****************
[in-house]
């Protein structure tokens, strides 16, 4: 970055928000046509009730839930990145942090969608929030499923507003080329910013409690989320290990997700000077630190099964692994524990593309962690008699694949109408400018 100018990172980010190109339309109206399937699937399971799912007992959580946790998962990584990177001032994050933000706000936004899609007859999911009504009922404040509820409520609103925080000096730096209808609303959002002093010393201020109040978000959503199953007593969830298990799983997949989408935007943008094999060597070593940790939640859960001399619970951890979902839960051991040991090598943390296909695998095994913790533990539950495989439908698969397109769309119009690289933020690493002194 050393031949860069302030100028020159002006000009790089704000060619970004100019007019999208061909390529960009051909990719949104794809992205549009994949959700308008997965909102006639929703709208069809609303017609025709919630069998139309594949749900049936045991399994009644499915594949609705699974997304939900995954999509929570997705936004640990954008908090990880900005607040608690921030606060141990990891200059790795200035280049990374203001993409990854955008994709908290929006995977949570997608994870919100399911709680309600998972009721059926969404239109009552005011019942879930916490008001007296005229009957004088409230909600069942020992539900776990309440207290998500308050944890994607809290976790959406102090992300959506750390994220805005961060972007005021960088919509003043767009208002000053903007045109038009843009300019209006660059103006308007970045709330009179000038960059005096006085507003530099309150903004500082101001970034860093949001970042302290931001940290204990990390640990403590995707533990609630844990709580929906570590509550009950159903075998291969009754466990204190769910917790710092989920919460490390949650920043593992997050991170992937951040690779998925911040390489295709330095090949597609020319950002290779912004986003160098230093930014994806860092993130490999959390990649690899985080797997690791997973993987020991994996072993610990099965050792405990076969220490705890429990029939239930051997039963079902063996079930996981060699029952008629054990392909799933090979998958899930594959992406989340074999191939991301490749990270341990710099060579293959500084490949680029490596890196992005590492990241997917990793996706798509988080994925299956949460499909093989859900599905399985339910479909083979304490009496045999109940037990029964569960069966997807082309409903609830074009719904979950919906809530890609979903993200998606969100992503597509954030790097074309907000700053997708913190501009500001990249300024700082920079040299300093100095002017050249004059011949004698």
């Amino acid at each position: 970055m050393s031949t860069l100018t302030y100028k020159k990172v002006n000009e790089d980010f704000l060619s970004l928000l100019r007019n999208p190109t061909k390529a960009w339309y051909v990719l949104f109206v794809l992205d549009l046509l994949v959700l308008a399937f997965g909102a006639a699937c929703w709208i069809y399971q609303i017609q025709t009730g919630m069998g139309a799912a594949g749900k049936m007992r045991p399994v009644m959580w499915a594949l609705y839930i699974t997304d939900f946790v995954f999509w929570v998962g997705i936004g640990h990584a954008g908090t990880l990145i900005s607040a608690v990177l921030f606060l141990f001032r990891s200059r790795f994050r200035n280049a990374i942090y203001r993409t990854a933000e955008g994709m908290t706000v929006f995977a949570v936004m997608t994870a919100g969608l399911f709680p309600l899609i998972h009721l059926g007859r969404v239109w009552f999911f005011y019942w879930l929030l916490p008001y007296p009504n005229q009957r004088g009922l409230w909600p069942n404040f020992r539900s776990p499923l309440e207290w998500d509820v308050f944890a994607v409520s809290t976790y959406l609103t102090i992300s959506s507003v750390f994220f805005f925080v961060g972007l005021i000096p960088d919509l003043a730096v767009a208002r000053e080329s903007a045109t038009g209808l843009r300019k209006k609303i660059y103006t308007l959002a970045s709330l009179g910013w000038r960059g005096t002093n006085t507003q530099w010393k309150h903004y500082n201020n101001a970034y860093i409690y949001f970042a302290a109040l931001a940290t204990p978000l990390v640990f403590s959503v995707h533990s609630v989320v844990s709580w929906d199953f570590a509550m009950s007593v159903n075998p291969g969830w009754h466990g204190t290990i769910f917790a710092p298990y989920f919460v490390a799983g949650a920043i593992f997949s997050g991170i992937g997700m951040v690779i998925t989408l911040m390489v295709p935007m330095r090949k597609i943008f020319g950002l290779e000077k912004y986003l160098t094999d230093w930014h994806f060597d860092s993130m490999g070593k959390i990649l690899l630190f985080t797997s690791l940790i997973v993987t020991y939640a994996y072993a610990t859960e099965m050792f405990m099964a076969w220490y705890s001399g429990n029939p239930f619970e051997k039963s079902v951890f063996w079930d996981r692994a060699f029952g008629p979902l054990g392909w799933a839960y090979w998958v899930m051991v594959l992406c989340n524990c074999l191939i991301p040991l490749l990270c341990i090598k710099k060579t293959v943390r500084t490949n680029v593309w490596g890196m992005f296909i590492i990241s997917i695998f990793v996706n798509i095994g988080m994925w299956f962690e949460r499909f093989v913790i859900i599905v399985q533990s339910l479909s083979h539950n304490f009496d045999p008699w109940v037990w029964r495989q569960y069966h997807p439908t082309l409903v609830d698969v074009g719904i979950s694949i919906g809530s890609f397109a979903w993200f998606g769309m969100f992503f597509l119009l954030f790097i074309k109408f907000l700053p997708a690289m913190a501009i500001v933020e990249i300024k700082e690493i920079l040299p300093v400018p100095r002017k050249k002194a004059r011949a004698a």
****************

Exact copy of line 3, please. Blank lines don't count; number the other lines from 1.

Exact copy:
């Amino acid at each position: 970055m050393s031949t860069l100018t302030y100028k020159k990172v002006n000009e790089d980010f704000l060619s970004l928000l100019r007019n999208p190109t061909k390529a960009w339309y051909v990719l949104f109206v794809l992205d549009l046509l994949v959700l308008a399937f997965g909102a006639a699937c929703w709208i069809y399971q609303i017609q025709t009730g919630m069998g139309a799912a594949g749900k049936m007992r045991p399994v009644m959580w499915a594949l609705y839930i699974t997304d939900f946790v995954f999509w929570v998962g997705i936004g640990h990584a954008g908090t990880l990145i900005s607040a608690v990177l921030f606060l141990f001032r990891s200059r790795f994050r200035n280049a990374i942090y203001r993409t990854a933000e955008g994709m908290t706000v929006f995977a949570v936004m997608t994870a919100g969608l399911f709680p309600l899609i998972h009721l059926g007859r969404v239109w009552f999911f005011y019942w879930l929030l916490p008001y007296p009504n005229q009957r004088g009922l409230w909600p069942n404040f020992r539900s776990p499923l309440e207290w998500d509820v308050f944890a994607v409520s809290t976790y959406l609103t102090i992300s959506s507003v750390f994220f805005f925080v961060g972007l005021i000096p960088d919509l003043a730096v767009a208002r000053e080329s903007a045109t038009g209808l843009r300019k209006k609303i660059y103006t308007l959002a970045s709330l009179g910013w000038r960059g005096t002093n006085t507003q530099w010393k309150h903004y500082n201020n101001a970034y860093i409690y949001f970042a302290a109040l931001a940290t204990p978000l990390v640990f403590s959503v995707h533990s609630v989320v844990s709580w929906d199953f570590a509550m009950s007593v159903n075998p291969g969830w009754h466990g204190t290990i769910f917790a710092p298990y989920f919460v490390a799983g949650a920043i593992f997949s997050g991170i992937g997700m951040v690779i998925t989408l911040m390489v295709p935007m330095r090949k597609i943008f020319g950002l290779e000077k912004y986003l160098t094999d230093w930014h994806f060597d860092s993130m490999g070593k959390i990649l690899l630190f985080t797997s690791l940790i997973v993987t020991y939640a994996y072993a610990t859960e099965m050792f405990m099964a076969w220490y705890s001399g429990n029939p239930f619970e051997k039963s079902v951890f063996w079930d996981r692994a060699f029952g008629p979902l054990g392909w799933a839960y090979w998958v899930m051991v594959l992406c989340n524990c074999l191939i991301p040991l490749l990270c341990i090598k710099k060579t293959v943390r500084t490949n680029v593309w490596g890196m992005f296909i590492i990241s997917i695998f990793v996706n798509i095994g988080m994925w299956f962690e949460r499909f093989v913790i859900i599905v399985q533990s339910l479909s083979h539950n304490f009496d045999p008699w109940v037990w029964r495989q569960y069966h997807p439908t082309l409903v609830d698969v074009g719904i979950s694949i919906g809530s890609f397109a979903w993200f998606g769309m969100f992503f597509l119009l954030f790097i074309k109408f907000l700053p997708a690289m913190a501009i500001v933020e990249i300024k700082e690493i920079l040299p300093v400018p100095r002017k050249k002194a004059r011949a004698a």